Queensland Premier Annastacia Palaszczuk
Queensland Premier Annastacia Palaszczuk Inga Williams

Palaszczuk says LNP Opposition "struggling for relevance"

WHILE weathering the usual Opposition jibing, Premier Annastacia Palaszczuk argued the LNP's leader had been "struggling for relevance" and the party's policy cupboard was now bare.

Confidence became her key word as she sought an "expression of confidence" to secure her government's continued power in parliament for the next three years.

Confidence she would create jobs.

That she would not sell assets.

That she would restore integrity to the state's corruption watchdog and reverse secretive electoral donation laws.

"What was missing for the past three years was confidence," she told the 55th Queensland Parliament in a debate that is expected to go well into tonight.

"You do not instil confidence in state and regional economies by cutting the jobs of up to 24,000 workers.

"You do not instil confidence in business and others who create new jobs by constantly ringing false alarm bells about the state of Queensland's finances and economy.

"And you cannot instil confidence if you spend three years playing he blame game and arguing with anyone who seeks to disagree with you".

Ms Palaszczuk told the chamber that Queenslanders had a stark choice at the January 31 election.

"They had a choice between a party whose long and expensive list of election commitments was based on asset sales and one that had a modest, yet carefully costed and fully funded promises that didn't rely on asset sales," she said.

"It was not a subtle or a vague rejection, it was a comprehensive and a definitive rejection that saw Labor make history by leaping from seven seats in the 2012 election to 44 at this year's election.

"In the post-election period, Queenslanders witnessed the embarrassing spectacle of the leader of the Opposition struggling for relevance.

"But what every Queenslander also saw was the simple numerical fact that the party opposite simply could not form government.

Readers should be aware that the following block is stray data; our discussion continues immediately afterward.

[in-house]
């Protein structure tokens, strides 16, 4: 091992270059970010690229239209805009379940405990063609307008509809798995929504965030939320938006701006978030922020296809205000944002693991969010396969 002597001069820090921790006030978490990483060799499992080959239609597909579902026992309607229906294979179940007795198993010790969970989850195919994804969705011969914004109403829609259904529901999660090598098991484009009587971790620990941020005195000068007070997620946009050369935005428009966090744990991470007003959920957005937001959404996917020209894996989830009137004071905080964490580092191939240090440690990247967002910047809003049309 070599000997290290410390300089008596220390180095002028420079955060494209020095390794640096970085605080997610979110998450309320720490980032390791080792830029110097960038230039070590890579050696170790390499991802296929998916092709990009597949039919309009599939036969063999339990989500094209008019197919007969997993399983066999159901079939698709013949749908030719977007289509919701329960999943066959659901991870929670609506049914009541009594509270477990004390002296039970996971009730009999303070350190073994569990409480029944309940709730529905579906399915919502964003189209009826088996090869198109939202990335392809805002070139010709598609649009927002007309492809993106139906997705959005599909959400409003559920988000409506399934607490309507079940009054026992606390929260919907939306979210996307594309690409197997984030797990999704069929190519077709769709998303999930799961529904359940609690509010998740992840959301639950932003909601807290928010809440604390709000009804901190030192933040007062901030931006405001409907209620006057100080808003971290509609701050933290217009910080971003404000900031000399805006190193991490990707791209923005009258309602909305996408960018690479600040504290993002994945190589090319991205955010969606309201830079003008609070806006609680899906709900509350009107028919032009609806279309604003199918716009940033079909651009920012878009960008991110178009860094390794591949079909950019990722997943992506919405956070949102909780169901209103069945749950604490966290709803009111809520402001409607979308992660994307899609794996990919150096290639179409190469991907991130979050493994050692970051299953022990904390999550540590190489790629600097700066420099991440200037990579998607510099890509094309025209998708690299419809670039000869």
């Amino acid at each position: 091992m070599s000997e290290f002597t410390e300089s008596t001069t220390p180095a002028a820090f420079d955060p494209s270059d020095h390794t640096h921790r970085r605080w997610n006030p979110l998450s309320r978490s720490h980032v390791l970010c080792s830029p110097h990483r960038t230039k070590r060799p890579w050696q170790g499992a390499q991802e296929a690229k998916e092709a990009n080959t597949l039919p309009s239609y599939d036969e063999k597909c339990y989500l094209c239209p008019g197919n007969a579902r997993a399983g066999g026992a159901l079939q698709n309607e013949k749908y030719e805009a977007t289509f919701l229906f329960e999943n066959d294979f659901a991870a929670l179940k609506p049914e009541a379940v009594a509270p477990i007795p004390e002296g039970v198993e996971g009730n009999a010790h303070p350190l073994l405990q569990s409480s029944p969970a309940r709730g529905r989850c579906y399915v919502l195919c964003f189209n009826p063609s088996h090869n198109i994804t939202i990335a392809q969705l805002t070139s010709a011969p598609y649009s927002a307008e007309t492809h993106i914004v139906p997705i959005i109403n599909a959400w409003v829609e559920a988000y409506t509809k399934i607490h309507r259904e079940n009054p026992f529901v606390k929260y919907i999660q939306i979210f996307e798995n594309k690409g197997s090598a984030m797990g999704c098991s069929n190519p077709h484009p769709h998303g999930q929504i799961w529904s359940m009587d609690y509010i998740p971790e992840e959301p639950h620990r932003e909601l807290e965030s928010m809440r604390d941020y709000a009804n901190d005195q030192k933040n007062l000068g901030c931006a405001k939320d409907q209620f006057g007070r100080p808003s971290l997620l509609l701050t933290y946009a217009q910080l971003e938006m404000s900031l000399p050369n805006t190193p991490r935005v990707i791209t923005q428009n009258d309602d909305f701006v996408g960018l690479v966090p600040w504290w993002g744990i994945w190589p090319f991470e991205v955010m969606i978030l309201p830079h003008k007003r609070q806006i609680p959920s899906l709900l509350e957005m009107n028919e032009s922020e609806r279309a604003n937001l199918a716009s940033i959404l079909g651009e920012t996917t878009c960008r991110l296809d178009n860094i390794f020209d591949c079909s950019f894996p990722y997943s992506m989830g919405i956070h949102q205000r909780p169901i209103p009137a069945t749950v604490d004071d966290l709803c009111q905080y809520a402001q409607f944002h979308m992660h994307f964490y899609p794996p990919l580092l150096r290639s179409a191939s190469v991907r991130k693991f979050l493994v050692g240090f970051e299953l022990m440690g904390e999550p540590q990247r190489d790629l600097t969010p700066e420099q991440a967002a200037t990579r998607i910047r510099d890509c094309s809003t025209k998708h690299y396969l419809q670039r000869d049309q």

"What's worse and more embarrassing is the equally simple fact the party opposite now has no plans, no policies and no ideas for governing Queensland.  

"This Opposition comes here today with its policy cupboard totally bare.

"Once it disowned its previous unmovable commitment to asset sales, it was left with no feathers to fly.

"Yet today it will no doubt try to suggest it should be sitting on this side of the house."

Sure enough, Opposition Leader Lawrence Springborg attacked the confidence motion, which he said "almost turned into a comedy routine", as soon as he rose to speak to it.

He said Labor Treasurer Curtis Pitt told this parliament that "no government that achieves less than 40% of the vote can claim a mandate of the people of Queensland in reference to things that have gone past".

"As they bask in the glory of being in government, that they received 37.5% of the primary vote," he said.

"We accept the fact that because of our electoral system, which is optional preferential, they were able to achieve 44 seats in this parliament.

"That does not mean this government has an unfettered right to claim an absolute mandate of the people of Queensland.

"Indeed their mandate is unclear… their mandate because of their lack of plan is at very best confused.

"I would like to thank the one million people that actually voted for the LNP in Queensland.

"Those opposite do not have an absolute, unfettered mandate.

"It's very clear we cannot support a government that does not have a plan.

"This government came into power in Queensland without a plan."



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